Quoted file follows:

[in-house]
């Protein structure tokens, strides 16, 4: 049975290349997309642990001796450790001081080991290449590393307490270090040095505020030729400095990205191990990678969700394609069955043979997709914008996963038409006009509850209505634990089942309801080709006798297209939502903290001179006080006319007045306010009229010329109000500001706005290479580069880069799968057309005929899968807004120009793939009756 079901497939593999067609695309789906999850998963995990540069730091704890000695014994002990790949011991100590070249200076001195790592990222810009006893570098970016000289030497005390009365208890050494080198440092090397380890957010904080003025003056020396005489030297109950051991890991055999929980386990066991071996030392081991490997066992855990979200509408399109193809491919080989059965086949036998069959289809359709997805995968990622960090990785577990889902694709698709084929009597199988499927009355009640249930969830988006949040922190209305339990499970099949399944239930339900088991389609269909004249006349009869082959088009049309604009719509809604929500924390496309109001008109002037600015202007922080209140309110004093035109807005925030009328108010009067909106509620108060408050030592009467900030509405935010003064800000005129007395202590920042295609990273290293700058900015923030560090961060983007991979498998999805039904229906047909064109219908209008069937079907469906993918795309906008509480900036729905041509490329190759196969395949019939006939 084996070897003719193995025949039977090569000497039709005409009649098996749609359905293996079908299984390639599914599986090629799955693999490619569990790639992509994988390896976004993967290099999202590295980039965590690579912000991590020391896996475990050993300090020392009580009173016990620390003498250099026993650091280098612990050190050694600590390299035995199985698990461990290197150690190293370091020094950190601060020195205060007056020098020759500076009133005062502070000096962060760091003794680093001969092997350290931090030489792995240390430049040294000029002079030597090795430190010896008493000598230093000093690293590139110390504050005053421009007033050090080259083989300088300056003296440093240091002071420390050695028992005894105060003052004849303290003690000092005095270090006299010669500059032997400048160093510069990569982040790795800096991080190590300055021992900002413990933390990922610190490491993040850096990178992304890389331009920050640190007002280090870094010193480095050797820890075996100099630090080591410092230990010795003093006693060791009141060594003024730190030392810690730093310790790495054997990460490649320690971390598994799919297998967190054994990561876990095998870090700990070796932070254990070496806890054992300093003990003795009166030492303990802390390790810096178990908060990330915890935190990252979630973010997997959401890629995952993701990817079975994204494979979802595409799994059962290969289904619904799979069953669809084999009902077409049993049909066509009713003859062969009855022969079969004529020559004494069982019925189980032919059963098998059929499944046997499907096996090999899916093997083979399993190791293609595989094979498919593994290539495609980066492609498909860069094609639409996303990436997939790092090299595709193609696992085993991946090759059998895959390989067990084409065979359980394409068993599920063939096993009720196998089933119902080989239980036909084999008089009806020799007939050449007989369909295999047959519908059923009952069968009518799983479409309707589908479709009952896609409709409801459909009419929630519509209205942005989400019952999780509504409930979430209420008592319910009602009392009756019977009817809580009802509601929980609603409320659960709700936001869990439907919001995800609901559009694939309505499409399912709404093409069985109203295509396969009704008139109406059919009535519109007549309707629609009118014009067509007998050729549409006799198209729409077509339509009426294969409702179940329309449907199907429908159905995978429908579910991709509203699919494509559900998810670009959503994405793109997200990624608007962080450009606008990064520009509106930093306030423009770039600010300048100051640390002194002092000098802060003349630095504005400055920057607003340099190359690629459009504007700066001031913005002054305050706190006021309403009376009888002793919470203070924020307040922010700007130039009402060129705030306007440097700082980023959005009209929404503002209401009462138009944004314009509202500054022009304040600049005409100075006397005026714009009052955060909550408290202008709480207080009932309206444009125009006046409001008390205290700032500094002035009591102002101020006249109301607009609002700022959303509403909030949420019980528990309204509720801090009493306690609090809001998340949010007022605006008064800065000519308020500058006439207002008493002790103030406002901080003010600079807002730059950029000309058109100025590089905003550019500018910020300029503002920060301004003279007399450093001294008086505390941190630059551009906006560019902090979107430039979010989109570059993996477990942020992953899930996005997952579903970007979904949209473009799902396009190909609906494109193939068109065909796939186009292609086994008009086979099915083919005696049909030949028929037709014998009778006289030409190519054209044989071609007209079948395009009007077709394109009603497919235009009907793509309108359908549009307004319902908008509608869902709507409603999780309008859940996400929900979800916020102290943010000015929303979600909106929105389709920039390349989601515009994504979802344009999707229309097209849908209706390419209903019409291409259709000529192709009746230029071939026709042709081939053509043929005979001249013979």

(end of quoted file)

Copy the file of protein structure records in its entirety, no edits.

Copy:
[in-house]
């Protein structure tokens, strides 16, 4: 049975290349997309642990001796450790001081080991290449590393307490270090040095505020030729400095990205191990990678969700394609069955043979997709914008996963038409006009509850209505634990089942309801080709006798297209939502903290001179006080006319007045306010009229010329109000500001706005290479580069880069799968057309005929899968807004120009793939009756 079901497939593999067609695309789906999850998963995990540069730091704890000695014994002990790949011991100590070249200076001195790592990222810009006893570098970016000289030497005390009365208890050494080198440092090397380890957010904080003025003056020396005489030297109950051991890991055999929980386990066991071996030392081991490997066992855990979200509408399109193809491919080989059965086949036998069959289809359709997805995968990622960090990785577990889902694709698709084929009597199988499927009355009640249930969830988006949040922190209305339990499970099949399944239930339900088991389609269909004249006349009869082959088009049309604009719509809604929500924390496309109001008109002037600015202007922080209140309110004093035109807005925030009328108010009067909106509620108060408050030592009467900030509405935010003064800000005129007395202590920042295609990273290293700058900015923030560090961060983007991979498998999805039904229906047909064109219908209008069937079907469906993918795309906008509480900036729905041509490329190759196969395949019939006939 084996070897003719193995025949039977090569000497039709005409009649098996749609359905293996079908299984390639599914599986090629799955693999490619569990790639992509994988390896976004993967290099999202590295980039965590690579912000991590020391896996475990050993300090020392009580009173016990620390003498250099026993650091280098612990050190050694600590390299035995199985698990461990290197150690190293370091020094950190601060020195205060007056020098020759500076009133005062502070000096962060760091003794680093001969092997350290931090030489792995240390430049040294000029002079030597090795430190010896008493000598230093000093690293590139110390504050005053421009007033050090080259083989300088300056003296440093240091002071420390050695028992005894105060003052004849303290003690000092005095270090006299010669500059032997400048160093510069990569982040790795800096991080190590300055021992900002413990933390990922610190490491993040850096990178992304890389331009920050640190007002280090870094010193480095050797820890075996100099630090080591410092230990010795003093006693060791009141060594003024730190030392810690730093310790790495054997990460490649320690971390598994799919297998967190054994990561876990095998870090700990070796932070254990070496806890054992300093003990003795009166030492303990802390390790810096178990908060990330915890935190990252979630973010997997959401890629995952993701990817079975994204494979979802595409799994059962290969289904619904799979069953669809084999009902077409049993049909066509009713003859062969009855022969079969004529020559004494069982019925189980032919059963098998059929499944046997499907096996090999899916093997083979399993190791293609595989094979498919593994290539495609980066492609498909860069094609639409996303990436997939790092090299595709193609696992085993991946090759059998895959390989067990084409065979359980394409068993599920063939096993009720196998089933119902080989239980036909084999008089009806020799007939050449007989369909295999047959519908059923009952069968009518799983479409309707589908479709009952896609409709409801459909009419929630519509209205942005989400019952999780509504409930979430209420008592319910009602009392009756019977009817809580009802509601929980609603409320659960709700936001869990439907919001995800609901559009694939309505499409399912709404093409069985109203295509396969009704008139109406059919009535519109007549309707629609009118014009067509007998050729549409006799198209729409077509339509009426294969409702179940329309449907199907429908159905995978429908579910991709509203699919494509559900998810670009959503994405793109997200990624608007962080450009606008990064520009509106930093306030423009770039600010300048100051640390002194002092000098802060003349630095504005400055920057607003340099190359690629459009504007700066001031913005002054305050706190006021309403009376009888002793919470203070924020307040922010700007130039009402060129705030306007440097700082980023959005009209929404503002209401009462138009944004314009509202500054022009304040600049005409100075006397005026714009009052955060909550408290202008709480207080009932309206444009125009006046409001008390205290700032500094002035009591102002101020006249109301607009609002700022959303509403909030949420019980528990309204509720801090009493306690609090809001998340949010007022605006008064800065000519308020500058006439207002008493002790103030406002901080003010600079807002730059950029000309058109100025590089905003550019500018910020300029503002920060301004003279007399450093001294008086505390941190630059551009906006560019902090979107430039979010989109570059993996477990942020992953899930996005997952579903970007979904949209473009799902396009190909609906494109193939068109065909796939186009292609086994008009086979099915083919005696049909030949028929037709014998009778006289030409190519054209044989071609007209079948395009009007077709394109009603497919235009009907793509309108359908549009307004319902908008509608869902709507409603999780309008859940996400929900979800916020102290943010000015929303979600909106929105389709920039390349989601515009994504979802344009999707229309097209849908209706390419209903019409291409259709000529192709009746230029071939026709042709081939053509043929005979001249013979």